A peculiar migratory habit of Americans is that many of our adventurous and independently minded people move out west. The eclectic, non-conforming culture that thrives in Portland, Ore., continues to attract many of these “my way” pioneers, and the natural beauty of the area combined with the variety of activities available persuades many new residents that they wouldn't dream of living anywhere else.

Portlanders are fond of saying that they live two hours from everything. You can walk along a contemporary urban setting with high-rise buildings and then drive 15 minutes to find yourself smack dab in the middle of farmland. Or you can trek east through the lush mountain forests of the Columbia River Gorge and in a few hours arrive at a high desert landscape.

The increasingly celebrated Oregon wine country is 20 minutes from town. And if you continue west through the vineyards you'll discover the beautiful and still-pristine Oregon coast. Wide-open spaces with rugged lava fields, mountains, caves, and all manner of winter and summer recreation can be found in Central Oregon, an afternoon's drive southeast. And we mustn't forget the myriad of things to see and do at Portland's own private 11,249-foot snow park— Mt. Hood.

Portland's dining and entertainment opportunities will not leave you disappointed either. Typical Northwest cuisine focuses on regional ingredients, often including delicacies like fresh salmon, wild mushrooms, nuts, mountain berries, and seasonal fruit. Like most other big cities, however, Portland also offers a wide spectrum of dining establishments for all types of cuisine. There's even a floating restaurant on the waterfront.

The artistic orientation of the city means Portland is home to world-class opera and ballet companies and plays host to traveling Broadway shows and big performers passing through. Art galleries abound in Portland, as do the coffee shops where you can discuss art history and philosophy with Midwesterners that have come west to pursue their artistic careers.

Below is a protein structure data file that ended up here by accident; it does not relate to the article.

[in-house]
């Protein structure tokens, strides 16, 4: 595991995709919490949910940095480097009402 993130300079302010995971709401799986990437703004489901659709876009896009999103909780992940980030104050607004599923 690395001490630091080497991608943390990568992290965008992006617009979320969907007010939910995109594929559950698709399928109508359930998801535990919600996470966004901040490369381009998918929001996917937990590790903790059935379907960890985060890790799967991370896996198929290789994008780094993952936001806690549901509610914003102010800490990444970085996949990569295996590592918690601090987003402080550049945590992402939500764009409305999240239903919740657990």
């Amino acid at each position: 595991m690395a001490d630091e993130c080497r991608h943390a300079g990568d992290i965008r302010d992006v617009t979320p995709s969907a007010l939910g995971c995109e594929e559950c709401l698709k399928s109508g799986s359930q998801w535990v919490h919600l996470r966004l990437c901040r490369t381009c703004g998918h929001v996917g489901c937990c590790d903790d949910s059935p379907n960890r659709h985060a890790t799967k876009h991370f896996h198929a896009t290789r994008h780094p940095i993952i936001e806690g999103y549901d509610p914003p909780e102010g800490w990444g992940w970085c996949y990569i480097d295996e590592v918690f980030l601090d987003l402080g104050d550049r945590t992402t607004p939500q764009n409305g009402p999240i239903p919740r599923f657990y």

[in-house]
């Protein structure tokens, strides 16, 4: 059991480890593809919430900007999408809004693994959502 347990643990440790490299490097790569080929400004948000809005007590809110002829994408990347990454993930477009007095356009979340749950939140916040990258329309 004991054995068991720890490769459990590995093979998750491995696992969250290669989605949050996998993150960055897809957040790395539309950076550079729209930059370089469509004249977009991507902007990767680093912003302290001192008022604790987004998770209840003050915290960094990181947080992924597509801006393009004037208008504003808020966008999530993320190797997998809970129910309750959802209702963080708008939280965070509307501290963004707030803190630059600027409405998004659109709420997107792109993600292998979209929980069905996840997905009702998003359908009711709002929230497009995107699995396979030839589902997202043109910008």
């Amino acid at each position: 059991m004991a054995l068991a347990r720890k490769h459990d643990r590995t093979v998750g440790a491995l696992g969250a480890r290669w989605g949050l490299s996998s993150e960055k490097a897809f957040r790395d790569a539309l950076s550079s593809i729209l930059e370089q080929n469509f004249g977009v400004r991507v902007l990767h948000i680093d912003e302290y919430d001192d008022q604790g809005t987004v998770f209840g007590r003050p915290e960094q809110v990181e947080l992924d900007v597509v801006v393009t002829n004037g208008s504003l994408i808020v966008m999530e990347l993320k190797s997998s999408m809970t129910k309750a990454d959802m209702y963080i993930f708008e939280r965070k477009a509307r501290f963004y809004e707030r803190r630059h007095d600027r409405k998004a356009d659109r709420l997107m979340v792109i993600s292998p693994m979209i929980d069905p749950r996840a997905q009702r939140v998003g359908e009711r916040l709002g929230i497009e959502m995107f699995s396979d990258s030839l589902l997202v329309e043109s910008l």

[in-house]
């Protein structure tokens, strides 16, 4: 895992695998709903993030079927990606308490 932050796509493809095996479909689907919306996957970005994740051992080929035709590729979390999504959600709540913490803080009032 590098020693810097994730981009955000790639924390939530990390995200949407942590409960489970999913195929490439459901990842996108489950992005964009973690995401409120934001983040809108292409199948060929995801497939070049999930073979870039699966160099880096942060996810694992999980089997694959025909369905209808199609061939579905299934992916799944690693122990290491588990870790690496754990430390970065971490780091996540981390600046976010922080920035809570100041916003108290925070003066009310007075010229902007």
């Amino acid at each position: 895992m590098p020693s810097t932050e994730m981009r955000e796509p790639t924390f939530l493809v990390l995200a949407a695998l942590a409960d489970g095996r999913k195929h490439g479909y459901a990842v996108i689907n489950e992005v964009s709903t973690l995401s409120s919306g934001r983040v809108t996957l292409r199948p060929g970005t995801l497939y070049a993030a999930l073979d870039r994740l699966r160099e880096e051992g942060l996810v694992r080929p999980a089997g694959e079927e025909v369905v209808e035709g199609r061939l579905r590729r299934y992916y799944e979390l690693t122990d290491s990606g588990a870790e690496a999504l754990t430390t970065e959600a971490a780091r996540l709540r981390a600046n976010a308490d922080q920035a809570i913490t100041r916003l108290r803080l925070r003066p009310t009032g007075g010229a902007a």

Portland also has several one-of-a-kind attractions. Powell's City of Books looks deceptively small from its Burnside St. entrance until you realize that the bookstore consists of the entire city block—making it the largest new and used bookstore in the world.

True to its title as the “City of Roses,” Portland is also home to the world-famous International Rose Test Garden. Here, nearly every color and variety of rose can be found in a neatly organized setting that frames a stunning view of the city and Mt. Hood.   Portland also boasts the largest and most authentic Japanese garden outside of Japan, as well as the beautiful Classical Chinese Garden, which consists of an entire city block within Portland's China Town.

It's true that Portland is a destination for those that march to their own drumbeat. People here enjoy a varied lifestyle with emphasis on urban living without sacrificing the appeals of nature. A visit to Portland certainly provides many beautiful and exciting things for you to see and experience—both natural and man-made.